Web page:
Gerry and Linda Overvest of Overdale Farms are making the switch from a traditional milking parlour to a robotic milking system over the course of the summer. The construction period began on May 10, and it’s estimated to take around four months to complete.

“My wife and I love farming, and in particular we love our cows,” Gerry Overvest said. “We don’t want to quit, but to do it the way we’re doing it, it’s getting more physically demanding because we’re getting older. With the new system I figure we could still do it, and we could enjoy it more.”

Using the traditional milking parlour, cows are normally tied, and farmers do the majority of the work – they bring the cows the feed, and they eat as they are being milked.

With a robotic milking system, generally, the cows will go to where the feed is, and then automatic teat cleaning, milking cup application, milking, and teat spraying takes place by the system robots. The cows will be attracted to go to the robots due to the type of feed that is used.

The new system will allow the cattle to be milked between three to four times a day, as opposed to two times. It also gives the cows more freedom to be milked when they choose, and they get to move around freely, Overvest explained.

“Because the cows get milked more often there’s not as much pressure on their udders, so there’s less chance of metabolic disorders like mastitis because they’re milked more frequently and it’s more comfortable for the animals,” he said.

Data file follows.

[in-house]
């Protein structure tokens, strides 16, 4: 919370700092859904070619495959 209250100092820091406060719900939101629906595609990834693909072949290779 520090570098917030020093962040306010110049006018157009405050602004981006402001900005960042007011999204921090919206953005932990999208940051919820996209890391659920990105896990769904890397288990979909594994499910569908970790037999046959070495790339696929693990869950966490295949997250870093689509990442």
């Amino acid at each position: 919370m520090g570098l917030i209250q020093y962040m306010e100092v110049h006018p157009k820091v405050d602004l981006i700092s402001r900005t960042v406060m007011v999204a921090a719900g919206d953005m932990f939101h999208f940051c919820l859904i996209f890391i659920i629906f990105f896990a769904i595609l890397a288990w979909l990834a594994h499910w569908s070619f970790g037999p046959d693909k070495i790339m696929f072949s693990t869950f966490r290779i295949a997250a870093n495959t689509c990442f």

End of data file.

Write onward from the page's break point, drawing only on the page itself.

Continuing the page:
The construction site for the new barn thus far.

The construction site for the new barn thus far.

By implementing this new system, Overvest hopes his children will be more interested in taking over the farm in the future, as the plan is to pass it on to the next generation. His eldest daughter, Morgan, has shown the most interest.

“The way we do it now, it’s just too much physical labour for her, but this new system is more technologically efficient, so she could potentially be able to run the barn herself,” he said. He also hopes that if his son sees that there is an easier way to milk the cows, he might be more interested in taking over, as the farm will be technologically up to date.

Sylvain Cheff Construction is building the new barn. Between 10 and 15 workers are moving the project forward. Right now, they are working on laying out the foundation.

Overvest hopes the new barn will be up and running by October, before there is any snowfall, so it will be easier to transport the cattle from the old barn to the new one. “We would like to introduce our cattle into the new facility beforehand just to let them walk around and smell it, instead of just putting them in cold turkey,” he said. “We want to even let them go into the robotic area, not to be milked but just to get the feed, to get accustomed to the noises and the new structure and everything.”
Although there are many benefits, Overvest anticipates a few challenges.

“With any new system, there’s going to be some bugs. There’s a lot of electronics and I’m hoping that it’s going to withstand the test of time,” he said.

He added that manure management might be a challenge, as they are using sand as bedding for the cows. “Sand tends to separate from the manure, so it’s harder to handle,” he explained. “But the comfort of sand is paramount. The cows don’t slip as much.”

The Overvests visited various barns with robotic milking systems before determining how exactly they would set up their own. They opted to create theirs based on a milking facility in St-Eugene.
“We just loved the way it was set up. We probably went to visit it 10 times,” Overvest said. “We’re almost mimicking that. It seems to work so well for them.”

“I think it’ll be better for the animals and for us and that’s the main reason why we did it,” he said.